Bachmann 32-508 73049 Standard Class 5MT 4-6-0 73049 in BR Lined Green with Late Crest & BR1 Tender 8 Pin Socket
The British Railways Standard Class 5MT 4-6-0 was one of the 12 standard classes of steam locomotive built by British Railways in the 1950s. It was essentially a development of the LMS Stanier Class 5 4-6-0 ("Black Five"). A total of 172 were built between 1951 and 1957.
William Stanier's Black Five had been the most successful mixed-traffic type in Great Britain. Construction of the Black Fives had started in 1934 and continued past nationalisation to 1951. A new set of 'standard' locomotives was to be built by British Railways, based on LMS designs and incorporating modern ideas.
In particular, the Standard design incorporated features designed to make disposal of the engine after a working "turn" easier: a self-cleaning smokebox and a rocking grate removed the necessity for crews to undertake dirty and strenuous duties at the end of a long shift. This was a necessary investment with the ever-increasing costs of labour following the Second World War.
The original design proposal for the class 5 locomotive had a 4-6-2 wheel arrangement, similar in concept to the Bulleid Light Pacifics that performed impressively during the 1948 Locomotive Exchanges. However this was deemed unnecessarily large and costly for a class 5 power requirement, so the successful LMS Class 5 4-6-0 design was used as the basis instead. The pacific design went on to be enlarged and used for the BR Standard Class 6.
The design work was done at the ex-LNER Doncaster Works but the bulk of the construction was done at Derby Works. The locomotive featured a BR standard boiler very similar in dimensions to the Stanier Type 3B fitted to the Black Fives but made from manganese steel instead of nickel steel. The most obvious visible changes were a higher running plate, slightly enlarged driving wheels (from 6 ft 0 in (1.829 m) to 6 ft 2 in (1.880 m)), increased cylinder bore (from 18½ in (457 mm) to 19 in(483 mm)), a standard cab with external pipework and the regulator gland on the driver's side of the boiler below the dome. Many of these changes were to reduce maintenance or to incorporate standard components that could be shared between other standard classes.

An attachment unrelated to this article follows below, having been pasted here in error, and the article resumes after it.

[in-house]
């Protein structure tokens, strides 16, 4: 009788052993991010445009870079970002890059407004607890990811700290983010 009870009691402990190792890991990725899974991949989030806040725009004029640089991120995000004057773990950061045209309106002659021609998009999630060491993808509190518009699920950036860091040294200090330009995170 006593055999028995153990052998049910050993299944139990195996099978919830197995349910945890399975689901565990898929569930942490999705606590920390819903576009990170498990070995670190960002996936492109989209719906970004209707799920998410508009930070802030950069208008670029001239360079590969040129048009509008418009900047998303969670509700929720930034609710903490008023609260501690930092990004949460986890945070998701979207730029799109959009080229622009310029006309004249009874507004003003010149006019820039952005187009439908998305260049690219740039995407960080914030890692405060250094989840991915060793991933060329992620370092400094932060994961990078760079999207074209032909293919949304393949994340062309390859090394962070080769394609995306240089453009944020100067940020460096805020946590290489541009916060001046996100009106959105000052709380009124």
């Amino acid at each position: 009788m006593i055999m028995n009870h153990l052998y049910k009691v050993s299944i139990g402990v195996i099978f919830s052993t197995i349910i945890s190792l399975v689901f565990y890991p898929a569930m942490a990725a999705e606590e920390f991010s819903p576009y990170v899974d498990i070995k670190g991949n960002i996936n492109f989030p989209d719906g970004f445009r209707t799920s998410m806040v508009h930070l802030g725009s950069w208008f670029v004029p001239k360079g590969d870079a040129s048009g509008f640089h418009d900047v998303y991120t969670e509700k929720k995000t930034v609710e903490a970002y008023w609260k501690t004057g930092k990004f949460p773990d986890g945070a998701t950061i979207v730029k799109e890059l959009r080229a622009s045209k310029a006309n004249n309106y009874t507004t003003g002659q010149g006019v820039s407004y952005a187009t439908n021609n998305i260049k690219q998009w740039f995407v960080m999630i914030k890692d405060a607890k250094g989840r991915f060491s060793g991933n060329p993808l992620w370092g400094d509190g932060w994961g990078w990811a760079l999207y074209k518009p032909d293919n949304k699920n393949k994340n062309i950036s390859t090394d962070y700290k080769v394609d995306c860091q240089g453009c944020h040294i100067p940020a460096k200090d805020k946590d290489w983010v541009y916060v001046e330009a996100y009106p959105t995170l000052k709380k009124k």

The first of the class, 73000, was outshopped from Derby in April 1951 and 30 were in service by January 1952. There was then a gap in construction before Derby resumed building its remaining 100 engines. 42 were built at Doncaster, starting in August 1955 and finishing in May 1957, with Derby's last engine following a month later.
Thirty engines, numbers 73125 to 73154, were built with Caprotti valve gear and poppet valves, but not on this model represented.